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4e retrospective

So with the start of the D&D Next playtesting poor old 4e is thrown onto the rubbish heap of roleplaying. But was it really so bad? Mechanically I felt the game actually got a lot of things right.


4e allowed three heroes to battle twenty skeletons or a tribe of goblins. Even classic D&D had a formula that was closer to either two per PC or group size plus one.

Saving throws

Saving throws were a weird mechanic in the original D&D which had the quality, in my mind, of having been invented to answer very specific problems that had occurred in play.

4e correctly turned them into a generic mechanic for handling the timing of ongoing character conditions. Essentially whatever is ailing your character be it a sleep spell, poison or being on fire you have a 50% base chance of it ending.

This simple rule is surprisingly effective and correctly makes a character being very adversely affected by a condition unlikely but still possible.


4e introduced another simple concept in that monsters that lost half their hits points gained the condition Bloodied. The genius twist on top of this was that not only did PCs get abilities that targeted the condition but the monster also had abilities that were unlocked by gaining it.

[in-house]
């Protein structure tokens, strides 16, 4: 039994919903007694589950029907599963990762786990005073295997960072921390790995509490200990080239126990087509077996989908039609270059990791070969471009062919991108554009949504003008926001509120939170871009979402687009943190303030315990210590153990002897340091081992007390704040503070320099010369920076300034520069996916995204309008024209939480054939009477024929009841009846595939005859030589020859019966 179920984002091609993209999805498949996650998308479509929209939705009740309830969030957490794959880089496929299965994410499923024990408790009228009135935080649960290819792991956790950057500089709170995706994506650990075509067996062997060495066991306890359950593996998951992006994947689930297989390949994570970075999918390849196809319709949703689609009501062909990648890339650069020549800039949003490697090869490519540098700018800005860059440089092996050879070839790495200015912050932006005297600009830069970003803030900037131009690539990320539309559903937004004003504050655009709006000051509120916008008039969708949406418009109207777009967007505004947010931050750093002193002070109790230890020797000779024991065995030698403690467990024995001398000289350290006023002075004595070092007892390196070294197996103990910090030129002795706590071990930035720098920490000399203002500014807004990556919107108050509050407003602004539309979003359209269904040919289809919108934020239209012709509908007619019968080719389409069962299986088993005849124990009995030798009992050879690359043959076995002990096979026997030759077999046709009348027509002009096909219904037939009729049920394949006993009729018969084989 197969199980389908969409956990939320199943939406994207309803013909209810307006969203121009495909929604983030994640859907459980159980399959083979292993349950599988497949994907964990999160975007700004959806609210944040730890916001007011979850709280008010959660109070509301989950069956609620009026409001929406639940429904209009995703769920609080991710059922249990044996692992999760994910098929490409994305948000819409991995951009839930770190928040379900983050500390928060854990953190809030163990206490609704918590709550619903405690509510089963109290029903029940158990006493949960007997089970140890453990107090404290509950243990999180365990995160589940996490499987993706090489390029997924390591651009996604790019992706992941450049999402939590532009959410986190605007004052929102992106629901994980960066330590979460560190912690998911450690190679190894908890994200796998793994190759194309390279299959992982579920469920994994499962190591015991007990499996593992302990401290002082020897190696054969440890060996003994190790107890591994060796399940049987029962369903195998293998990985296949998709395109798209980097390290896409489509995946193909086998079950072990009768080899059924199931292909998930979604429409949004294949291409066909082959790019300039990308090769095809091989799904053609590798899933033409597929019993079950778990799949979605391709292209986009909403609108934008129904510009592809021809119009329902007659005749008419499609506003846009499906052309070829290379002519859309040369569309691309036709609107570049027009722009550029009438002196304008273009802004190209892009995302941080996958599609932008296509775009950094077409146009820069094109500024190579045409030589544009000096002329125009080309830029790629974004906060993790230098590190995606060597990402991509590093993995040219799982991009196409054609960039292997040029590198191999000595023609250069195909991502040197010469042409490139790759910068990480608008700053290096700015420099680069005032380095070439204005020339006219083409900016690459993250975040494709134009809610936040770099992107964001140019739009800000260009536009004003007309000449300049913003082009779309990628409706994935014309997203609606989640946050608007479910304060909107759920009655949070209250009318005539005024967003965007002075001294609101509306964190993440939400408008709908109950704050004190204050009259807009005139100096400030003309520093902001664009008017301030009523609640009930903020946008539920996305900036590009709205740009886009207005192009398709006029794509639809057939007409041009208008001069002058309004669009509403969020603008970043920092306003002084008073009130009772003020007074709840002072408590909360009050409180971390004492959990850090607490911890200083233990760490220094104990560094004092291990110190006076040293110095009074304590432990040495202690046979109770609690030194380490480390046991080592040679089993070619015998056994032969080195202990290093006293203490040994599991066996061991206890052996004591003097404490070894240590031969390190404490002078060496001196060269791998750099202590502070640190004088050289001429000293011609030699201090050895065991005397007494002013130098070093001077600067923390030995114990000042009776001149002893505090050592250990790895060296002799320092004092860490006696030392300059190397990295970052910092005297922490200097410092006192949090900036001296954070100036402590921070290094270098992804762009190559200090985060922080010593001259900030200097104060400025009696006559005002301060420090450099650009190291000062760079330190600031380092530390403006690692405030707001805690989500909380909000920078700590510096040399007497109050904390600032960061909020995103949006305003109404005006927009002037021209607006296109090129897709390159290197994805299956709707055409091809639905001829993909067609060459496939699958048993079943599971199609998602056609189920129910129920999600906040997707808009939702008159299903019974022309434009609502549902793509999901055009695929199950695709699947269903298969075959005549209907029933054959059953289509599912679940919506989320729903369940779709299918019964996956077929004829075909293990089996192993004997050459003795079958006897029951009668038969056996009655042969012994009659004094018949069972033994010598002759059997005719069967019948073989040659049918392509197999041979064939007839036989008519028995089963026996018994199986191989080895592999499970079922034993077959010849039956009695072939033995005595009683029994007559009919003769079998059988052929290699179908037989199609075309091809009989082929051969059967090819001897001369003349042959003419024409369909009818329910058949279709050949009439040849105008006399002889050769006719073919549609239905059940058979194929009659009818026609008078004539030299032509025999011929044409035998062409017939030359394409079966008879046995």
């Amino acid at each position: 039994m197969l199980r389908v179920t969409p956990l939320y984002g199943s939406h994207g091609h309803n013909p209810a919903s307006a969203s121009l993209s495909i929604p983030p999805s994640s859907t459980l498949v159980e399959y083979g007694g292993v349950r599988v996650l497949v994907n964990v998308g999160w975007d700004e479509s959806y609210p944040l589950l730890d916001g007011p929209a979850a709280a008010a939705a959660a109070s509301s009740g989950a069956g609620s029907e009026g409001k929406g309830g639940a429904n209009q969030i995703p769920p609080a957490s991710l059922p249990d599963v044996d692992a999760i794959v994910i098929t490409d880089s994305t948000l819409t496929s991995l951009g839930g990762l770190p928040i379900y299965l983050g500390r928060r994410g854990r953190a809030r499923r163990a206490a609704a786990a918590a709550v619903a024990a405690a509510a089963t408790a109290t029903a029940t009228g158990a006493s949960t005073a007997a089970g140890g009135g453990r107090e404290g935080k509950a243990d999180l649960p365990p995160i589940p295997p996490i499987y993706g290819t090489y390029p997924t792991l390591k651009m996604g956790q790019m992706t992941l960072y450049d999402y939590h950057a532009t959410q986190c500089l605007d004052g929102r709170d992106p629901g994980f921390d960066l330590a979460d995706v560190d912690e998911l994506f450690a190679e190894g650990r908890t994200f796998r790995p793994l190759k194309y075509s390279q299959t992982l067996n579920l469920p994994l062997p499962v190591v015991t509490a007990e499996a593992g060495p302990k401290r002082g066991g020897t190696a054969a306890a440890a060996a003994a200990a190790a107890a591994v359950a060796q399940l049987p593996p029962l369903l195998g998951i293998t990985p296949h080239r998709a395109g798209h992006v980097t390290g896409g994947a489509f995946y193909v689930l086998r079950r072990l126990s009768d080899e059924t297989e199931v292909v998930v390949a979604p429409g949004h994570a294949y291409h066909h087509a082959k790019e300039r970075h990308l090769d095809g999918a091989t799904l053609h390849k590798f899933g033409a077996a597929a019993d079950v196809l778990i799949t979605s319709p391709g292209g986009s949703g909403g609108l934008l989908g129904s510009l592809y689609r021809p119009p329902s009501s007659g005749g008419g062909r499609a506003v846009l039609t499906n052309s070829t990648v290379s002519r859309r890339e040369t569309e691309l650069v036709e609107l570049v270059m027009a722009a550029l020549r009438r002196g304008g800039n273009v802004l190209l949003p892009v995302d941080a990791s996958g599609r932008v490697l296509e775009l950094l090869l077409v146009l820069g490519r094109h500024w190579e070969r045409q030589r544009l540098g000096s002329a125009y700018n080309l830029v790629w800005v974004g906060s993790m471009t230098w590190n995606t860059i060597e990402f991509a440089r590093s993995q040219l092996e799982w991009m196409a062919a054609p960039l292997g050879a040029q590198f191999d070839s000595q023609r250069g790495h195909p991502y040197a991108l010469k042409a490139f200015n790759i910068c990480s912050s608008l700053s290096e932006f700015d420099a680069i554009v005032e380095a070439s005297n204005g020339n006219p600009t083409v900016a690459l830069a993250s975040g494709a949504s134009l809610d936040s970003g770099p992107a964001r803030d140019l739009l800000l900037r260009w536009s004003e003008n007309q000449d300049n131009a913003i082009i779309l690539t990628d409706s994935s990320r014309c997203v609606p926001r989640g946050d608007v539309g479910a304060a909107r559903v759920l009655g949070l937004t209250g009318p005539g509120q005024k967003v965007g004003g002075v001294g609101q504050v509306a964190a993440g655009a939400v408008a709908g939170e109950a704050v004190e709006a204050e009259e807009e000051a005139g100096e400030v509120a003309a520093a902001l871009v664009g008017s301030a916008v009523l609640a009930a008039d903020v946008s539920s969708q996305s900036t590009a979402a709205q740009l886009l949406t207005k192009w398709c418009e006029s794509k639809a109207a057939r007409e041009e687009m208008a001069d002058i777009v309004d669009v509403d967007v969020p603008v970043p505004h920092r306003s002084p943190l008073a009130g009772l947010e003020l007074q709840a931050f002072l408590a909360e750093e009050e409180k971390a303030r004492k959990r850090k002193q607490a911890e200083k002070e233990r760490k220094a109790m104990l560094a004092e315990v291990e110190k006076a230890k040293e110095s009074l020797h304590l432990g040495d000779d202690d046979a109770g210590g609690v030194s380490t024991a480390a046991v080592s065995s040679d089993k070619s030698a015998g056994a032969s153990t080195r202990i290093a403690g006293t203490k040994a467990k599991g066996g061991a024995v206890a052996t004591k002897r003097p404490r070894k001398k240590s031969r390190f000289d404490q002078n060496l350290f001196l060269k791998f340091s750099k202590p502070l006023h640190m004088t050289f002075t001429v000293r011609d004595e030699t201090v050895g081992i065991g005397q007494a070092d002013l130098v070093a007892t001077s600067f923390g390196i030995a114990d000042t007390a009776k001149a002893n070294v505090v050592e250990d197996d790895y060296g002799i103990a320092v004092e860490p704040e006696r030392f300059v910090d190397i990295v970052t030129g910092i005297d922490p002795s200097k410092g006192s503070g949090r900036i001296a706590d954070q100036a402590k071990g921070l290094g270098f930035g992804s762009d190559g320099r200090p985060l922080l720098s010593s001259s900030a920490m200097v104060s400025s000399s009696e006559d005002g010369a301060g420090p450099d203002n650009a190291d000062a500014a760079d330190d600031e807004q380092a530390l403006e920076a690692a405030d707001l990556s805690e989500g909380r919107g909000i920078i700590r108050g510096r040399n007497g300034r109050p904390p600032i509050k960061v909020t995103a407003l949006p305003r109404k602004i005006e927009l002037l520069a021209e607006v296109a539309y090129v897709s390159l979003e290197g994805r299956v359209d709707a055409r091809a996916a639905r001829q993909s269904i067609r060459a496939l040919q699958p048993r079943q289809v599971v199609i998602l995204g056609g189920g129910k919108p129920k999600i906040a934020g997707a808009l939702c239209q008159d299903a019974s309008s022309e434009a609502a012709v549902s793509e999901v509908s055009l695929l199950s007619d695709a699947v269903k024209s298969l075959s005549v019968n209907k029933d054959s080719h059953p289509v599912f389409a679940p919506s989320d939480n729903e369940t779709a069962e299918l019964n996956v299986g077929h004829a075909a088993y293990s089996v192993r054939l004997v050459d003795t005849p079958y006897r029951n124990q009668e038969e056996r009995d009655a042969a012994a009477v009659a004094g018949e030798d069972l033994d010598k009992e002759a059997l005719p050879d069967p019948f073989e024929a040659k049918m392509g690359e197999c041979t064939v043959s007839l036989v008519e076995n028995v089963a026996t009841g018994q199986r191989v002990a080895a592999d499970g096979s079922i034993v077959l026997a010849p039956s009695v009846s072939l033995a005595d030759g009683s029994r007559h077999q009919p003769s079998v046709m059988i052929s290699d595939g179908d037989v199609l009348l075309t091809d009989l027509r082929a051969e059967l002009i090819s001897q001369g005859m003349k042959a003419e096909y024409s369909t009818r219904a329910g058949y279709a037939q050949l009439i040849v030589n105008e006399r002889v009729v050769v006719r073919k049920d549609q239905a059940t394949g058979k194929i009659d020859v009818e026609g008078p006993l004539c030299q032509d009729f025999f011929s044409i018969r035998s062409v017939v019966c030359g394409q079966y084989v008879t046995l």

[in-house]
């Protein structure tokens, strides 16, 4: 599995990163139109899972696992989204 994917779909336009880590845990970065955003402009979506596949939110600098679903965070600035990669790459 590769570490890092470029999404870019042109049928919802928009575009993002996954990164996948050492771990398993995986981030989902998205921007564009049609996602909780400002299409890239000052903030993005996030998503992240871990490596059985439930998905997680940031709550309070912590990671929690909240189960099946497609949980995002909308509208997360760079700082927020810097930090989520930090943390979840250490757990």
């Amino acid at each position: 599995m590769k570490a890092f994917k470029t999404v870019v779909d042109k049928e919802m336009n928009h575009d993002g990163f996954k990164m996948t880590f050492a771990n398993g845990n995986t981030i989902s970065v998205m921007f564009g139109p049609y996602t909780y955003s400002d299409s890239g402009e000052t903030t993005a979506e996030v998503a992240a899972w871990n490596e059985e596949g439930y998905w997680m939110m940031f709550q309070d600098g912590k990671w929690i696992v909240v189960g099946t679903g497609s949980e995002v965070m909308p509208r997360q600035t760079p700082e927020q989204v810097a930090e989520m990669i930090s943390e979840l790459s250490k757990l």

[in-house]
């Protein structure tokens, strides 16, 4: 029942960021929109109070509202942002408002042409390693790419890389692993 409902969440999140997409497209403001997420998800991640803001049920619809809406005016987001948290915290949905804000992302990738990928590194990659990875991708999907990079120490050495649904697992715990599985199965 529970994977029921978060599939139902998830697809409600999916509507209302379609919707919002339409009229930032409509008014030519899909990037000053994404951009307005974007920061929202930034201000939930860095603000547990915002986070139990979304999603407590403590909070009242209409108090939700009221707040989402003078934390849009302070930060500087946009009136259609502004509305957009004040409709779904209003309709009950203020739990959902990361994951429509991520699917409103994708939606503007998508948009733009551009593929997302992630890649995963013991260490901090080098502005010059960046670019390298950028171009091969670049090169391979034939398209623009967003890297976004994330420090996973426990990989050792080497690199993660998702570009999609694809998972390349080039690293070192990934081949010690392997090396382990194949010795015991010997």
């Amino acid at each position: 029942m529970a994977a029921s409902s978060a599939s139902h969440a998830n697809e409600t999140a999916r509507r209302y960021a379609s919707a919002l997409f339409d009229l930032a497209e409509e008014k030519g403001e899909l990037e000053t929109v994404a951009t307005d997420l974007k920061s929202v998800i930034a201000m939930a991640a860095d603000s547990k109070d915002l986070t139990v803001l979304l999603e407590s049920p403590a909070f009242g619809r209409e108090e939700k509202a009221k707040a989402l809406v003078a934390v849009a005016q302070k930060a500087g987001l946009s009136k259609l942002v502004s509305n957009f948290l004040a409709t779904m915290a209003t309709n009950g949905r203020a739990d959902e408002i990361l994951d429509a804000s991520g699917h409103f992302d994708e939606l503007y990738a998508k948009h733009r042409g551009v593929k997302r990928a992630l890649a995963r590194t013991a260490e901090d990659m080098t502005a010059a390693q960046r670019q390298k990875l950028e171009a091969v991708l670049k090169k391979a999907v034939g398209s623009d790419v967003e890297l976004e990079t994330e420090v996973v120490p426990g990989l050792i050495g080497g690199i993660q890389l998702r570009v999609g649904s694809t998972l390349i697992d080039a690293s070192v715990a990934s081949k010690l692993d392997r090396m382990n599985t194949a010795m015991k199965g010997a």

My favourite instance of this rule was an orc barbarian that was kicked around until he was finally bloodied and entered a berserk rage that shocked the party.

This one rule really changed the dynamics of D&D fighting and introduced a tactical element that is sorely lacking in the OSR mechanics of grind combat.

Everything is levels

If you have a level-based system then have character-level drive everything in the game. 4e was not the first system to introduce the rule that a character's base bonus for anything is half their level (I think that was Saga Star Wars). Again looking at the simplicity of 4e compared to fiddly tables of the OSR rulesets is informative. 4e made the right call here.